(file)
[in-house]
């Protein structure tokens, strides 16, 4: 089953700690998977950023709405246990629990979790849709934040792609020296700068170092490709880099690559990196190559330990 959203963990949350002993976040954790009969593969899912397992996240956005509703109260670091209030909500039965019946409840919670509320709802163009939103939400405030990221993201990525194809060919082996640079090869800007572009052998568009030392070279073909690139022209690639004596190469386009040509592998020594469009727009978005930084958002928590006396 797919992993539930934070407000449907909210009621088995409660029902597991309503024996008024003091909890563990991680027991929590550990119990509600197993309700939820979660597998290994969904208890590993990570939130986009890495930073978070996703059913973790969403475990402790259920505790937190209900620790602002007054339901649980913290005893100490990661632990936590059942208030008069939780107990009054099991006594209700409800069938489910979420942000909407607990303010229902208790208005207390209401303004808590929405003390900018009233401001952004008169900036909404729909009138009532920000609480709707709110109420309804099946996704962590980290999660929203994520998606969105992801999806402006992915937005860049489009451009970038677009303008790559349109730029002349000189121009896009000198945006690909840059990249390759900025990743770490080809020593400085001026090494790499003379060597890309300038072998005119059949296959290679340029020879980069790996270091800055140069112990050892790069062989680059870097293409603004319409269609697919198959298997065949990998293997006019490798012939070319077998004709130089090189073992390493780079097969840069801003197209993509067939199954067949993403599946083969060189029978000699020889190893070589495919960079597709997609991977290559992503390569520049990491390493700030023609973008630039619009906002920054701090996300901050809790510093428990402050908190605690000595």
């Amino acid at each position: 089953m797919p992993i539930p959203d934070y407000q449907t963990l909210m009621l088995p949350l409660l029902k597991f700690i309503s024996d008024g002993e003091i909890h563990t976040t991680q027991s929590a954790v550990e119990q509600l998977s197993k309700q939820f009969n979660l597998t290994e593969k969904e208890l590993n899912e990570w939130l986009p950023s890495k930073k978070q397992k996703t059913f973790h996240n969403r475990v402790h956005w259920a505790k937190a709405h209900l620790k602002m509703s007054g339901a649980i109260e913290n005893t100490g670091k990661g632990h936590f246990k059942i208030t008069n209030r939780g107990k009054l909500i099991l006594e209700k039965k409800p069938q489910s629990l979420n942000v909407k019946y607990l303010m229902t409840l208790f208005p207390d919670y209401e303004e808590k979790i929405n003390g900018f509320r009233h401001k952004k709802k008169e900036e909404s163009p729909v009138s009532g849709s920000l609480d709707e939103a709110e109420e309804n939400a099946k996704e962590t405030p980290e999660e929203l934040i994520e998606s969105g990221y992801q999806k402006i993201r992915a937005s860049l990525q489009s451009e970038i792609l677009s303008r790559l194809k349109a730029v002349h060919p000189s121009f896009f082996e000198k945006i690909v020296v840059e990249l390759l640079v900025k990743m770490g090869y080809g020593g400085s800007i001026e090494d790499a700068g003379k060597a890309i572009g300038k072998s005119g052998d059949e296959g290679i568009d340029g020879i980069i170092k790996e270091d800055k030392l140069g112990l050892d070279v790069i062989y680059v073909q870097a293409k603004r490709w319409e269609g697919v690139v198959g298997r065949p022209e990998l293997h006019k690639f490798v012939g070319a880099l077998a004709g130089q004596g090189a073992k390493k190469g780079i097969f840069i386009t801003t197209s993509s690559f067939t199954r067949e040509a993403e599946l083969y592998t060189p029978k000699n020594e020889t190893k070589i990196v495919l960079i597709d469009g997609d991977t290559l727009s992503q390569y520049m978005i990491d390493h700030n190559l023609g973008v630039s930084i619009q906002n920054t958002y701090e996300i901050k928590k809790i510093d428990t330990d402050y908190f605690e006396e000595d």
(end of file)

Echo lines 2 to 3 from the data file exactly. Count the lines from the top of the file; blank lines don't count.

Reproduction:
């Protein structure tokens, strides 16, 4: 089953700690998977950023709405246990629990979790849709934040792609020296700068170092490709880099690559990196190559330990 959203963990949350002993976040954790009969593969899912397992996240956005509703109260670091209030909500039965019946409840919670509320709802163009939103939400405030990221993201990525194809060919082996640079090869800007572009052998568009030392070279073909690139022209690639004596190469386009040509592998020594469009727009978005930084958002928590006396 797919992993539930934070407000449907909210009621088995409660029902597991309503024996008024003091909890563990991680027991929590550990119990509600197993309700939820979660597998290994969904208890590993990570939130986009890495930073978070996703059913973790969403475990402790259920505790937190209900620790602002007054339901649980913290005893100490990661632990936590059942208030008069939780107990009054099991006594209700409800069938489910979420942000909407607990303010229902208790208005207390209401303004808590929405003390900018009233401001952004008169900036909404729909009138009532920000609480709707709110109420309804099946996704962590980290999660929203994520998606969105992801999806402006992915937005860049489009451009970038677009303008790559349109730029002349000189121009896009000198945006690909840059990249390759900025990743770490080809020593400085001026090494790499003379060597890309300038072998005119059949296959290679340029020879980069790996270091800055140069112990050892790069062989680059870097293409603004319409269609697919198959298997065949990998293997006019490798012939070319077998004709130089090189073992390493780079097969840069801003197209993509067939199954067949993403599946083969060189029978000699020889190893070589495919960079597709997609991977290559992503390569520049990491390493700030023609973008630039619009906002920054701090996300901050809790510093428990402050908190605690000595």
């Amino acid at each position: 089953m797919p992993i539930p959203d934070y407000q449907t963990l909210m009621l088995p949350l409660l029902k597991f700690i309503s024996d008024g002993e003091i909890h563990t976040t991680q027991s929590a954790v550990e119990q509600l998977s197993k309700q939820f009969n979660l597998t290994e593969k969904e208890l590993n899912e990570w939130l986009p950023s890495k930073k978070q397992k996703t059913f973790h996240n969403r475990v402790h956005w259920a505790k937190a709405h209900l620790k602002m509703s007054g339901a649980i109260e913290n005893t100490g670091k990661g632990h936590f246990k059942i208030t008069n209030r939780g107990k009054l909500i099991l006594e209700k039965k409800p069938q489910s629990l979420n942000v909407k019946y607990l303010m229902t409840l208790f208005p207390d919670y209401e303004e808590k979790i929405n003390g900018f509320r009233h401001k952004k709802k008169e900036e909404s163009p729909v009138s009532g849709s920000l609480d709707e939103a709110e109420e309804n939400a099946k996704e962590t405030p980290e999660e929203l934040i994520e998606s969105g990221y992801q999806k402006i993201r992915a937005s860049l990525q489009s451009e970038i792609l677009s303008r790559l194809k349109a730029v002349h060919p000189s121009f896009f082996e000198k945006i690909v020296v840059e990249l390759l640079v900025k990743m770490g090869y080809g020593g400085s800007i001026e090494d790499a700068g003379k060597a890309i572009g300038k072998s005119g052998d059949e296959g290679i568009d340029g020879i980069i170092k790996e270091d800055k030392l140069g112990l050892d070279v790069i062989y680059v073909q870097a293409k603004r490709w319409e269609g697919v690139v198959g298997r065949p022209e990998l293997h006019k690639f490798v012939g070319a880099l077998a004709g130089q004596g090189a073992k390493k190469g780079i097969f840069i386009t801003t197209s993509s690559f067939t199954r067949e040509a993403e599946l083969y592998t060189p029978k000699n020594e020889t190893k070589i990196v495919l960079i597709d469009g997609d991977t290559l727009s992503q390569y520049m978005i990491d390493h700030n190559l023609g973008v630039s930084i619009q906002n920054t958002y701090e996300i901050k928590k809790i510093d428990t330990d402050y908190f605690e006396e000595d």